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Church death toll tentative: Radebe

A rescue worker walks on the rubble of a collapsed building belonging to the Synagogue Church of All Nations in Lagos, Nigeria. A Nigerian televangelist whose followers across Africa and beyond believe he has powers of healing and prophesy is now beset by crisis after one of his buildings collapsed, killing at least 80 people amid allegations that church officials didn't cooperate with rescuers. AP Photo/Sunday Alamba

A rescue worker walks on the rubble of a collapsed building belonging to the Synagogue Church of All Nations in Lagos, Nigeria. A Nigerian televangelist whose followers across Africa and beyond believe he has powers of healing and prophesy is now beset by crisis after one of his buildings collapsed, killing at least 80 people amid allegations that church officials didn't cooperate with rescuers. AP Photo/Sunday Alamba

Published Sep 19, 2014

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Pretoria - The death toll of 84 South Africans in the Nigerian church collapse remains a “tentative figure”, Presidency Minister Jeff Radebe said on Friday.

“As of yesterday evening the total number of unaccounted for South Africans and presumably deceased remains at 84,” Radebe told reporters in Pretoria.

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“This figure however remains tentative as it is still subject to confirmation through the forensic tests. As soon as our team have completed that verification, we will know exactly how many South Africans have perished.”

The minister, who heads an inter-ministerial task team on the disaster, said a team of senior South African rescue and forensics experts had arrived in Nigeria and started work.

“The assessment team is focusing on the following specific areas: body recovery and repatriations, victims listing and confirmation, post mortems, as well as assessment of injured persons to determine the medical condition and required levels of care.”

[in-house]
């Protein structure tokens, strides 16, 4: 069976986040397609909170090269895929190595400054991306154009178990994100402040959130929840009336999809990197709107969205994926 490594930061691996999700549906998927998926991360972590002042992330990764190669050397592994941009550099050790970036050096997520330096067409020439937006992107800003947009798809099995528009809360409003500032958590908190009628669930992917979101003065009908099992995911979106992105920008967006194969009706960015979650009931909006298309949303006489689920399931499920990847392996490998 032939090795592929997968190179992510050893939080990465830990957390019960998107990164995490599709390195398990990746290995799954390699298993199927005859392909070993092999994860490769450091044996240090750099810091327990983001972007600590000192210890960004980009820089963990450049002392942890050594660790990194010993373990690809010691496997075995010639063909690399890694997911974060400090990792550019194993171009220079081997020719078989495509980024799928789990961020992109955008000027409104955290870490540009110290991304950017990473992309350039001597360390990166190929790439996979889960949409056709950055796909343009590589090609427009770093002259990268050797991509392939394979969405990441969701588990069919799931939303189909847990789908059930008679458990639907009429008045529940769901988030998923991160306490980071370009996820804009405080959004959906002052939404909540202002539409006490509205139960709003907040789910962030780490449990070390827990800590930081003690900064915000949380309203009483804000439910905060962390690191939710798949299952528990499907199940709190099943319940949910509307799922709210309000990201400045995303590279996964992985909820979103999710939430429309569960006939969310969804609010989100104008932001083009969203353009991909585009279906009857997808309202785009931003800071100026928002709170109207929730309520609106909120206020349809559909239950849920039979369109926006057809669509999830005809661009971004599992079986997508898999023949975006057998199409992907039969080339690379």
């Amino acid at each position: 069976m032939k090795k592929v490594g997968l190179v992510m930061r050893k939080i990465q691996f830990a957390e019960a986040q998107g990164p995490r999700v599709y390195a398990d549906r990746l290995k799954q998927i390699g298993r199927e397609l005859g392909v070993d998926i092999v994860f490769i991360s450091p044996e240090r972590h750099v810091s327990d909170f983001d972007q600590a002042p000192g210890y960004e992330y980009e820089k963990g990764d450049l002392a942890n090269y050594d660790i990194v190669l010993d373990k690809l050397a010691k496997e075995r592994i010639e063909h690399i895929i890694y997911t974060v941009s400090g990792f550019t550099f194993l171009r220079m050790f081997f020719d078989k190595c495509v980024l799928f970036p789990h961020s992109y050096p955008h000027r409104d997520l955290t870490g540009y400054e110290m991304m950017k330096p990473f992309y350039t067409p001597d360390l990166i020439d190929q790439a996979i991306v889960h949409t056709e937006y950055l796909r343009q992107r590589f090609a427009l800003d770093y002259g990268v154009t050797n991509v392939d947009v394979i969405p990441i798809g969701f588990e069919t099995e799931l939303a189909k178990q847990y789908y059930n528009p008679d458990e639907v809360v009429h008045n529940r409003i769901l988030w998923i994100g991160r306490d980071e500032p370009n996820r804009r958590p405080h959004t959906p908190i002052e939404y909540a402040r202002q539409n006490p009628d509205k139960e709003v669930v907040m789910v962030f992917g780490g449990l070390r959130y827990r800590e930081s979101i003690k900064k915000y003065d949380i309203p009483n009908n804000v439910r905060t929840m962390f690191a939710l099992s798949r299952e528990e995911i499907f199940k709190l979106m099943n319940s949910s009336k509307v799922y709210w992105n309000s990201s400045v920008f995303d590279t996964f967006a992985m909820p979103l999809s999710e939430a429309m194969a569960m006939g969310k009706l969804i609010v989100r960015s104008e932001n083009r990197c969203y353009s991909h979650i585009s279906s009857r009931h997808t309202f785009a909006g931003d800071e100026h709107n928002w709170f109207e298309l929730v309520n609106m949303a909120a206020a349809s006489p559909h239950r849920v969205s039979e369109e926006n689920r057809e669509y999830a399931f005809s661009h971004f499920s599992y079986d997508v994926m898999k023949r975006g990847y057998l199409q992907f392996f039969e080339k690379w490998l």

Radebe said government had dispatched teams to give psycho-social support to the families of the injured and deceased. Social workers were at OR Tambo International Airport, Johannesburg, to support families waiting for injured relatives.

So far no bodies had been flown back to South Africa, he added.

Asked about reports of tension between Pretoria and Abuja about rescue operations, Radebe said as far as the government knew, the South African team had been allowed onto the site where the multi-storey guest house of the Synagogue Church of All Nations collapsed last Friday.

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He said President Jacob Zuma had spoken to his Nigerian counterpart Goodluck Jonathan by telephone on Thursday.

“We did get information about challenges in the church there, but I think that question must be left to the Nigerian government to respond to. But as far as we are concerned the Nigerian government has communicated with our government.

“Our understanding is that right now our team has access to the site.”

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A total of 349 South Africans were in Lagos on church business when the building collapsed. Of these, 265 were reported to have been found alive.

Sapa

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